DEAR DR. BLONZ: A recent magazine article suggested that daily vitamins aren't necessary for adults over 65. Do you agree? -- T.G.
DEAR T.G.: I don't see it that way, but let me share the backstory. I do not favor using daily vitamins as an excuse for not making efforts toward a healthful diet and lifestyle. And it is incorrect to think that getting all of the "essentials" in a pill will cover all the nutritional bases. Vitamins can supplement healthful eating, especially when you need certain essential nutrients not typically present at recommended levels in your foods.
History is instructive here. Essential nutrients were discovered when things went wrong in experiments where all known essentials were thought to have been provided. Subsequent reviews discovered that one or more missing substances were responsible for the results, which were then studied and eventually added to the list of essentials. The different vitamin letters and numbers show that this has been an ongoing process -- and we are not done yet. (Check b.link/67v67w for a story of vitamin history.)
Next, consider that most discoveries were made when short-term studies found unexpected outcomes. We seem to have done well with substances where deficiencies give rise to immediate effects, but what about those needed to impact long-term outcomes for aging and chronic disease? My advice is to look to nature, where the successful evolution of plants serves as an object lesson. With plant-based, whole-food eating, we get "known" essentials packed with partner substances to complement their action. (My prediction is that those partner substances will be where future essentials will be discovered.)
Nutrients work with teams of substances in complex biochemical reactions. Similar to how exceptional talent is valued in an orchestra, sports team or business, the entire ensemble is needed to succeed -- the system is only as strong as its weakest link.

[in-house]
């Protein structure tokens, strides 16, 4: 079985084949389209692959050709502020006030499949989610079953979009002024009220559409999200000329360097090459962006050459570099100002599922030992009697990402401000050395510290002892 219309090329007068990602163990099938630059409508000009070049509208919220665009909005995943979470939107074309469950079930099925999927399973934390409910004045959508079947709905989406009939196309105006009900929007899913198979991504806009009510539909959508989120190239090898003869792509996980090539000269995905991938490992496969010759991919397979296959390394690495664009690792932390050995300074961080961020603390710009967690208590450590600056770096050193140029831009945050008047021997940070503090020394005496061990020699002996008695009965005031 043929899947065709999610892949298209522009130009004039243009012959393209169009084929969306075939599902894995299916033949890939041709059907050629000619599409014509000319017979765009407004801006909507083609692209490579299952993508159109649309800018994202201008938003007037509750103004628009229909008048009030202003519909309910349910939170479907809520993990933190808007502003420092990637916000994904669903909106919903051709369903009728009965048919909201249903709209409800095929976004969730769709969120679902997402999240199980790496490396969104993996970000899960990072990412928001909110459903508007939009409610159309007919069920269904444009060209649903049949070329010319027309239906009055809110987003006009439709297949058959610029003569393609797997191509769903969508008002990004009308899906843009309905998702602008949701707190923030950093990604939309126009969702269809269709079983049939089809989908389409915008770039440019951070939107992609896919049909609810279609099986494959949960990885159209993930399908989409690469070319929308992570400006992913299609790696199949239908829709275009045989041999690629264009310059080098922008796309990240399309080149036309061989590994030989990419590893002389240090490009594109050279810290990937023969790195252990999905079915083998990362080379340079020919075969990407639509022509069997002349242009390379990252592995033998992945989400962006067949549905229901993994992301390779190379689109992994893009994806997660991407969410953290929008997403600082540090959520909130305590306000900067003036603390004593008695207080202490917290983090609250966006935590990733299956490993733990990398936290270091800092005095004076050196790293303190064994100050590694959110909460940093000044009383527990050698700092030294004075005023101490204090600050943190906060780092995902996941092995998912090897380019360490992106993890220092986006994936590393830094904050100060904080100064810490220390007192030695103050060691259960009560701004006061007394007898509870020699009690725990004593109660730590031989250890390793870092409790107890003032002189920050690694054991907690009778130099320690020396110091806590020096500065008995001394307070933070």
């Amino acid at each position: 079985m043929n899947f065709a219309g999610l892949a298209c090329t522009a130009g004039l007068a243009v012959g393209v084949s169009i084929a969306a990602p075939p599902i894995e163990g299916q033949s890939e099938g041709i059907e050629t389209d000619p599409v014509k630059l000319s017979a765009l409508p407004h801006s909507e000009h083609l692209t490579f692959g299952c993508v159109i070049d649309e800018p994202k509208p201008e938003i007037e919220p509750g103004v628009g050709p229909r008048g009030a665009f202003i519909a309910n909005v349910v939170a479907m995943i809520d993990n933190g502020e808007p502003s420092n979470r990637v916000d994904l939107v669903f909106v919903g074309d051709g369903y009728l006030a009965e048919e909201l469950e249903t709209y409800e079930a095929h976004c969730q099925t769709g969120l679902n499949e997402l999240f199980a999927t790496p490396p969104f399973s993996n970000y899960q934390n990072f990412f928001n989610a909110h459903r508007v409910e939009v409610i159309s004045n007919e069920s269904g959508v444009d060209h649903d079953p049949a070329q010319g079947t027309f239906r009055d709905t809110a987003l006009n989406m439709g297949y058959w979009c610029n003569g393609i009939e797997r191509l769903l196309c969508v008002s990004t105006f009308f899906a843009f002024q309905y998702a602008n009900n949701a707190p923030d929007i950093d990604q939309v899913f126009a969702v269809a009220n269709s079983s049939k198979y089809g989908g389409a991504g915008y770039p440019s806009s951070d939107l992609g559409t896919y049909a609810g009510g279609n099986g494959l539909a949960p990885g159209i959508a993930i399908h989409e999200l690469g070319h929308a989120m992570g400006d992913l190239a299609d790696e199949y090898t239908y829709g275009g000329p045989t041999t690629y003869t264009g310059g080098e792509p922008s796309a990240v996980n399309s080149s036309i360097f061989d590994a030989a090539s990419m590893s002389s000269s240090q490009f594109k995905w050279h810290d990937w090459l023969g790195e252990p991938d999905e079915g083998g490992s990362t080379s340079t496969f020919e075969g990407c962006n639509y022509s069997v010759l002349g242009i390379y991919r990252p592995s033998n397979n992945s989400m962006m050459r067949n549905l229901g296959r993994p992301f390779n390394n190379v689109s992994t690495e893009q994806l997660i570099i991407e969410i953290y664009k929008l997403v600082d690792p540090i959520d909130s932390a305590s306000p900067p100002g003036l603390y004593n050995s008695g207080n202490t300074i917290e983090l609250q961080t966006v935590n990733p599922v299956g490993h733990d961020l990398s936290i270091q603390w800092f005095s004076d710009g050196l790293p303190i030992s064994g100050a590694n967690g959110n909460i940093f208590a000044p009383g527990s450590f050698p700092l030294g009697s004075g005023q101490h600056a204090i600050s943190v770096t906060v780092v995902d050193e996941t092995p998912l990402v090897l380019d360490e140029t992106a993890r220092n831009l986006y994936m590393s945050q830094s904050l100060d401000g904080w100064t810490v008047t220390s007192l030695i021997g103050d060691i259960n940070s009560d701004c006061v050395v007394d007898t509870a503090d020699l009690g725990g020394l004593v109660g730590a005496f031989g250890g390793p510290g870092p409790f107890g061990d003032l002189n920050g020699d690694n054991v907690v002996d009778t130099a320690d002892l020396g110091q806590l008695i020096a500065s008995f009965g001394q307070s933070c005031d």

Whole foods evolved by making teams of interacting protective substances to protect the plant and facilitate its ability to produce its next generation. When such foods are at the core of our eating plan, we import these benefits into our bodies. Evidence can't say the same thing regarding poor eating habits. For example, vitamin C -- ascorbic acid -- is a powerful antioxidant and free-radical scavenger. It works well when part of a whole food, such as citrus, where it comes with other nutrients, dietary fiber and a support staff of "co-worker" antioxidants to help. If you add a bunch of vitamin C to junk-food eating, it will still do its dance. But without any support staff, the vitamin C -- particularly if taken in excessive amounts -- can become a pro-oxidant and cause the very damage that it was taken to prevent.
Back to your straightforward question: Plant-based whole-food eating must be primary; a multivitamin can supplement such a diet. If healthful eating is on the scene, I have no problems with their use.
Read more about vitamins at b.link/zhf8g6. You can also check out Consumerlab.com, a subscription site that tests and reviews various multivitamins and supplements.
Send questions to: "On Nutrition," Ed Blonz, c/o Andrews McMeel Syndication, 1130 Walnut St., Kansas City, MO, 64106. Send email inquiries to firstname.lastname@example.org. Due to the volume of mail, personal replies cannot be provided.